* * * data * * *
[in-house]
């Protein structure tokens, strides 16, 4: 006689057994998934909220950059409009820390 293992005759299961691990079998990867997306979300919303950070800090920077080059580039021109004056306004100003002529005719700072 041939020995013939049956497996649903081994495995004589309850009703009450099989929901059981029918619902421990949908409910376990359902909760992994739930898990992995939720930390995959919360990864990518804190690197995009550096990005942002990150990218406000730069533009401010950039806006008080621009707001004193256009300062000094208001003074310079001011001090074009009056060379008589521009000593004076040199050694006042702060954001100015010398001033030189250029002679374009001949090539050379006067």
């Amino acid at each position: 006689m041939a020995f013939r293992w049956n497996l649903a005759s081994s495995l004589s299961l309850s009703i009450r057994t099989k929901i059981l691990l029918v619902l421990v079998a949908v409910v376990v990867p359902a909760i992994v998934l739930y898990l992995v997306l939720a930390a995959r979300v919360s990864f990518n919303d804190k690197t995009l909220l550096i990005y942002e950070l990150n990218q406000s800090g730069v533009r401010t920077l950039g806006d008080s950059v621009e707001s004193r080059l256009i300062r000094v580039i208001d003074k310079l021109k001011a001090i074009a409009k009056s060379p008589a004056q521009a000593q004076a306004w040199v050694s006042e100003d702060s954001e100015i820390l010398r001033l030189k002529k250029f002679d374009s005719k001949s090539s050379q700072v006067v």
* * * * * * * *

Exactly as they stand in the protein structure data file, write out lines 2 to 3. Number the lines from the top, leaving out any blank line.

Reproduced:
């Protein structure tokens, strides 16, 4: 006689057994998934909220950059409009820390 293992005759299961691990079998990867997306979300919303950070800090920077080059580039021109004056306004100003002529005719700072 041939020995013939049956497996649903081994495995004589309850009703009450099989929901059981029918619902421990949908409910376990359902909760992994739930898990992995939720930390995959919360990864990518804190690197995009550096990005942002990150990218406000730069533009401010950039806006008080621009707001004193256009300062000094208001003074310079001011001090074009009056060379008589521009000593004076040199050694006042702060954001100015010398001033030189250029002679374009001949090539050379006067």
């Amino acid at each position: 006689m041939a020995f013939r293992w049956n497996l649903a005759s081994s495995l004589s299961l309850s009703i009450r057994t099989k929901i059981l691990l029918v619902l421990v079998a949908v409910v376990v990867p359902a909760i992994v998934l739930y898990l992995v997306l939720a930390a995959r979300v919360s990864f990518n919303d804190k690197t995009l909220l550096i990005y942002e950070l990150n990218q406000s800090g730069v533009r401010t920077l950039g806006d008080s950059v621009e707001s004193r080059l256009i300062r000094v580039i208001d003074k310079l021109k001011a001090i074009a409009k009056s060379p008589a004056q521009a000593q004076a306004w040199v050694s006042e100003d702060s954001e100015i820390l010398r001033l030189k002529k250029f002679d374009s005719k001949s090539s050379q700072v006067v």